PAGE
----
Through the 1960’s, Safeway continued to pursue Chairman Robert Magowan’s oft-expressed objective of maintaining an aggressive store building and modernization program. During this period, usually 60 percent or more of Safeway’s stores were under ten years old - no mean achievement for a chain of that size. The comparatively tiny, white-painted Safeway stores of the 30’s and 40’s were an all-but-distant memory. A great many of the distinctive pyloned stores that had replaced them in the early and mid-50’s were themselves radically remodeled and expanded or replaced altogether by modern, much larger stores, often on the same site. Even though Safeway’s overall U.S. store count dropped by roughly 10 percent through the sixties, the chain’s overall square footage greatly increased, a trend shared with several other major supermarket chains.
Safeway utilized a number of architectural styles throughout the sixties, the first versions of many of them having “premiered” in 1959 or so. The most notable of these styles can conveniently be called the “Marina Family” of designs, after the company’s signature “Marina Safeway”, which opened in San Francisco in 1959. Although most (but certainly not all) subsequent marina-type stores were less elaborate than this first store, with its mosaics and four-foot wide louvered sunshades, the influence is obvious. The marina style generally consisted of a curved roofline and glass across most of the storefront except for a small section on the sides, which were usually finished in stone, wood or mosaic tile and most often sported the red and white round “S” Safeway logo. There were several basic variations of the marina theme (hence the “family” designation), which are most easily distinguished by the curvature of the roofline.
Many Safeway stores featured a low-slung peaked roof that Progressive Grocer magazine generically termed a “ranch-type design”.
The company also designed a wide variety of stores to meet local architectural standards, and this practice yielded many interesting designs – “Colonial Williamsburg” style buildings, rustic western-style exteriors, stores sporting historical murals of local significance (this category also included some of the marina-style buildings) and other one-of-a-kind designs intended to blend in with adjacent shopping centers. To be sure, however, many shopping centers of the era were content to present a “mix-n-match” appearance.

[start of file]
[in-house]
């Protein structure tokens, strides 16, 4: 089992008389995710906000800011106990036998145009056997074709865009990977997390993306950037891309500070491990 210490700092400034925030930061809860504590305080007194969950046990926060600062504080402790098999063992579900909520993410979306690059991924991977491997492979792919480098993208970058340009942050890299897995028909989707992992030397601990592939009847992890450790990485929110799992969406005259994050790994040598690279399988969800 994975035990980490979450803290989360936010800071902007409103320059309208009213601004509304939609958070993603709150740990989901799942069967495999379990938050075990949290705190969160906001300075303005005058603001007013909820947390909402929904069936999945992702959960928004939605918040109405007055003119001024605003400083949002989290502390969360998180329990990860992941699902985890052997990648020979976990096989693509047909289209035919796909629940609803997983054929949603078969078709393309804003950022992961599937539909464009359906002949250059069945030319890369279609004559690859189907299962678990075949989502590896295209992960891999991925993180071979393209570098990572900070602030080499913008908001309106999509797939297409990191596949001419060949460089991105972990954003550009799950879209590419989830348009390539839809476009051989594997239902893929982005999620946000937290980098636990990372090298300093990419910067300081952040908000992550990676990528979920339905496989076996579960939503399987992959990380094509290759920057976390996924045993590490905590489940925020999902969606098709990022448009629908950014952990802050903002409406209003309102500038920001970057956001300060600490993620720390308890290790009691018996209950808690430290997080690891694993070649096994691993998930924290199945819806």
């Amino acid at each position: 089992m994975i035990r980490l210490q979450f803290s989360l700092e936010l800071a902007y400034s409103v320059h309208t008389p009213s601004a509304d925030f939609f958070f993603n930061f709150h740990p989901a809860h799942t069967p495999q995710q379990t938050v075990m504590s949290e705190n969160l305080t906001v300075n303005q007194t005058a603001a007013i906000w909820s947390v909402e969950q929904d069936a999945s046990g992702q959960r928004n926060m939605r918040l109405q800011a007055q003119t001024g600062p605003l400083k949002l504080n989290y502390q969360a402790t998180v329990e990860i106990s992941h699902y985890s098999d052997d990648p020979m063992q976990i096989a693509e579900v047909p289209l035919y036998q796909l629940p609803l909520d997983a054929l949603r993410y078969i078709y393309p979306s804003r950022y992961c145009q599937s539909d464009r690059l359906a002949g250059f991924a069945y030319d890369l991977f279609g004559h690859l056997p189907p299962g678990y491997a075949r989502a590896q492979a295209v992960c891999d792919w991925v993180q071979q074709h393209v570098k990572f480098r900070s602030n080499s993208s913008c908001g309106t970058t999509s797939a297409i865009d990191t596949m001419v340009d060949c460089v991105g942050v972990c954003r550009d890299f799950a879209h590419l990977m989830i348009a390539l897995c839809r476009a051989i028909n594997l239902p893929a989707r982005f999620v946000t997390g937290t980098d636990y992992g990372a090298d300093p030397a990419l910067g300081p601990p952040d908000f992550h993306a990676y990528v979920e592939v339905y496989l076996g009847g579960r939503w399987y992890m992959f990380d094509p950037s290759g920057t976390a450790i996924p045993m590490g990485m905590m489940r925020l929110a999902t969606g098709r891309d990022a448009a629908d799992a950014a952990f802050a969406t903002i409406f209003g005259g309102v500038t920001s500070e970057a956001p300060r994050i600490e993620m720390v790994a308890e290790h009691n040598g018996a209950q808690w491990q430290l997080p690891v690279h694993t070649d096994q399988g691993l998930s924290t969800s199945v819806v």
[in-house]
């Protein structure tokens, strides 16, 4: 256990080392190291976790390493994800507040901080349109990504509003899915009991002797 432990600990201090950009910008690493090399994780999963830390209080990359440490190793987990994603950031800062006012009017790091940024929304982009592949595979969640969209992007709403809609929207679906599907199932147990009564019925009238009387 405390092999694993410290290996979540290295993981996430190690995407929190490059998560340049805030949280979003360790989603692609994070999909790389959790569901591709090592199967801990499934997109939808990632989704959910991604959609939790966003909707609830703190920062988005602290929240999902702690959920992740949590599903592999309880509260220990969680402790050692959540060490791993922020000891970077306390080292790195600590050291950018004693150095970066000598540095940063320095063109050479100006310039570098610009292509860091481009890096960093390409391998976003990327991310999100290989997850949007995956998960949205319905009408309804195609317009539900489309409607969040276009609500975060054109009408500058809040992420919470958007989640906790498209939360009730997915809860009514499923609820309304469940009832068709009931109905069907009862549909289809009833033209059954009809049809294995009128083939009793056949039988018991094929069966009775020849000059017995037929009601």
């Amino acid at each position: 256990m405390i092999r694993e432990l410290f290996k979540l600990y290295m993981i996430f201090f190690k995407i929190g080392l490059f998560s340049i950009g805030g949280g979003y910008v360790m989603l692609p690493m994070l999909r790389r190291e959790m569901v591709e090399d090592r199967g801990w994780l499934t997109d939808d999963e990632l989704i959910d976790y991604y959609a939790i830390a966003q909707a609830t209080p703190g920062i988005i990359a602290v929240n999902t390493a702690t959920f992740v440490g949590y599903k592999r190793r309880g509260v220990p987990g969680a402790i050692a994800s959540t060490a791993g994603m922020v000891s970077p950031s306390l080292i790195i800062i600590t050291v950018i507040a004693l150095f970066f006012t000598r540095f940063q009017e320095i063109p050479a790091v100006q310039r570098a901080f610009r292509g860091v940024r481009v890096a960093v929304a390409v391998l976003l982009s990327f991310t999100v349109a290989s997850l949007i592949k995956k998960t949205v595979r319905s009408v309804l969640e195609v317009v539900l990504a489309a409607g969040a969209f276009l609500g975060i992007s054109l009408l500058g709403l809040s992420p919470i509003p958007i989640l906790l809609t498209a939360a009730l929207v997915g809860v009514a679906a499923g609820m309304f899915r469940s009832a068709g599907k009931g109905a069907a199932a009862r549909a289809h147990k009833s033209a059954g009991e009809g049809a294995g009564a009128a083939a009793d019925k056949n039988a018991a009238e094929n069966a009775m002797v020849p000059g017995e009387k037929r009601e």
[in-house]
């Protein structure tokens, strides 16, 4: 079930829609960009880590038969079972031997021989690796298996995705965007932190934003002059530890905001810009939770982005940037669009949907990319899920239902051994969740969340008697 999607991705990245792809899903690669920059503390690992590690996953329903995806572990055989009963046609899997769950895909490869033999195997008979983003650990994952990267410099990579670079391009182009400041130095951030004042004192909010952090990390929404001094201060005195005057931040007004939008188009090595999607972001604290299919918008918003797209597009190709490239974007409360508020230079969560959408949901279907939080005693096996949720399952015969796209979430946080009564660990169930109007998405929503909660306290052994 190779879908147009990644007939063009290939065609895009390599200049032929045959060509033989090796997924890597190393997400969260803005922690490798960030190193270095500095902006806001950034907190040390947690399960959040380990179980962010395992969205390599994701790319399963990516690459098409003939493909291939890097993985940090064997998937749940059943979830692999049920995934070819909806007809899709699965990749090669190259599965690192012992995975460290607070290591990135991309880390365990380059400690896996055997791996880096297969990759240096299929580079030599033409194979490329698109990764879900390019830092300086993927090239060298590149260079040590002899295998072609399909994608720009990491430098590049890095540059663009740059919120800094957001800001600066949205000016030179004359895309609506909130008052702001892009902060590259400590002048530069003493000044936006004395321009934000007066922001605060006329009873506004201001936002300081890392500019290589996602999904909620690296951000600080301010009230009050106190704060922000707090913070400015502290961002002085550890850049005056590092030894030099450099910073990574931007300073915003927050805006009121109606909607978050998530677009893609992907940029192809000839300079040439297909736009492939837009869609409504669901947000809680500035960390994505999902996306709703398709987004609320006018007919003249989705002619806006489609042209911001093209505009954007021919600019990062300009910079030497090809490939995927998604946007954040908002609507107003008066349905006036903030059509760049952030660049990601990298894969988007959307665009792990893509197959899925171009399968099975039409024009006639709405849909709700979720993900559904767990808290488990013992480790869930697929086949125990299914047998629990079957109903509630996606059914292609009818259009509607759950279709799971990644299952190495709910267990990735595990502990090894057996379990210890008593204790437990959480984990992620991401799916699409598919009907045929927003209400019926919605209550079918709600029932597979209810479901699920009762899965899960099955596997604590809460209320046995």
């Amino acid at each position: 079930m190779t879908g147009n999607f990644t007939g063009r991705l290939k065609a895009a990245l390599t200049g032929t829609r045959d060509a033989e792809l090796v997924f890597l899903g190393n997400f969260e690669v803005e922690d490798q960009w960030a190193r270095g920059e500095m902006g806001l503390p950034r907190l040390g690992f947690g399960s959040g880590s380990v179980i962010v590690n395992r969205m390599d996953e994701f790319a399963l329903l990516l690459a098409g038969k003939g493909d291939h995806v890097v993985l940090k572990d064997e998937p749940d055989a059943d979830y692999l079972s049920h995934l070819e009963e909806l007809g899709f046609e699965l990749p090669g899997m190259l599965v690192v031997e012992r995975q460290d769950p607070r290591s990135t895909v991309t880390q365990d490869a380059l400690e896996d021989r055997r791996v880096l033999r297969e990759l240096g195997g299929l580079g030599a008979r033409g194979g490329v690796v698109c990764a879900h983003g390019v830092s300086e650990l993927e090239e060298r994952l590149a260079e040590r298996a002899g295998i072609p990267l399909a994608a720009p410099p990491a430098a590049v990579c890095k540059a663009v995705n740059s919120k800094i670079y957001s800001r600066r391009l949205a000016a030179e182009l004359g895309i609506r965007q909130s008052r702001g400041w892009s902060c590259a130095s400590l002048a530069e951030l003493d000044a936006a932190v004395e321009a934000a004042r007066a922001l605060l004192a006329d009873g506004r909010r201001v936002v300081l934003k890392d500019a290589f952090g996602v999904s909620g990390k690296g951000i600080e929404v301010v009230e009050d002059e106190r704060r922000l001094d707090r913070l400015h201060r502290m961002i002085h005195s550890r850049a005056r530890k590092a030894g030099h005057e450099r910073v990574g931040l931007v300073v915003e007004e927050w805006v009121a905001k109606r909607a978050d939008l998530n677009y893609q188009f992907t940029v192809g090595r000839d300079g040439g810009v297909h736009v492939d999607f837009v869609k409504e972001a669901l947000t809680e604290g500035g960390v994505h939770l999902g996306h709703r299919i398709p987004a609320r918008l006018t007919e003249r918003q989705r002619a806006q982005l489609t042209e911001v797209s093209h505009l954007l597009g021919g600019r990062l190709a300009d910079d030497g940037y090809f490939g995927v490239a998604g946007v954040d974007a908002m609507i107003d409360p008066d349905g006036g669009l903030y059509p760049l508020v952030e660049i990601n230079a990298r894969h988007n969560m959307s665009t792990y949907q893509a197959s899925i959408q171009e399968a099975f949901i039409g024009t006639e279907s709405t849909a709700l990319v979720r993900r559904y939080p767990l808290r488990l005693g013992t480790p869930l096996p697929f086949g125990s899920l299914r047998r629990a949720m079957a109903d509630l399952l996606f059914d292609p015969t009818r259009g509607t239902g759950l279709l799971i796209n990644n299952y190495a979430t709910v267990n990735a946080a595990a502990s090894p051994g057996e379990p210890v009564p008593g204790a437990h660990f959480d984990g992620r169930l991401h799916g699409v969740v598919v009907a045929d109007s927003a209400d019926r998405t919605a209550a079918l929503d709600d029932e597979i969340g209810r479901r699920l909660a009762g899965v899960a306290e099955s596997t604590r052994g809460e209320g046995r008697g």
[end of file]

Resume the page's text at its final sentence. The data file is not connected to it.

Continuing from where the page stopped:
Then, there were stores that by Safeway standards were of very conventional design, with flat roofs and a minimum of architectural frills. Even these stores, in my opinion, had a classy, understated look that clearly identified them with Safeway.
As far as their overall business was concerned, the 1960’s saw a continuation of Safeway’s remarkable growth, the entrance into some new markets and exit from others. In 1960, Safeway opened its first store in Alaska, and in 1963, they reentered Hawaii after a 29-year absence with a new store in Honolulu. In 1961, the company ended its 20-year long presence in the underperforming New York-New Jersey market with the sale of around 160 area supermarkets to First National Stores. Magowan stated that the company’s intention was to use the funds from the First National transaction to build additional stores in the West, “where growth is assured”, as he was quoted in Time Magazine. The early sixties also saw Safeway’s entry into the UK, West Germany and Australia, all initially by acquisition of existing local chains. Many of these early European and Australian Safeways are very charming in that they were converted from existing, sometimes very old stores in picturesque old-world street settings. The stores that Safeway would build in those areas in the coming years often closely resembled their American and Canadian counterparts which were, of course, also charming.
The following stores are pictured, top to bottom: A 1963 Marina-style store with historical murals in Ashland, Oregon honoring a famous local Shakespearean theatre, another Marina-style from Honolulu, also from 1963 (the first Hawaiian Safeway in nearly three decades) , a "ranch-style" store in Alamo, CA from 1968, a Colonial-style from Richmond, VA in 1959, a unique design featuring historical murals in Santa Barbara from '59 as well (now a Vons and still looking good at 34 W. Victoria St in SB, thanks for the tip, Ed!), another '59 shot, this one a shopping center special in Independence, Missouri, an unusual design from in a 1965 Oakland location (which was actually a newly renovated 1950's era store) and a conventional flat-roofed store in Edmonton, Alberta, Canada from 1968.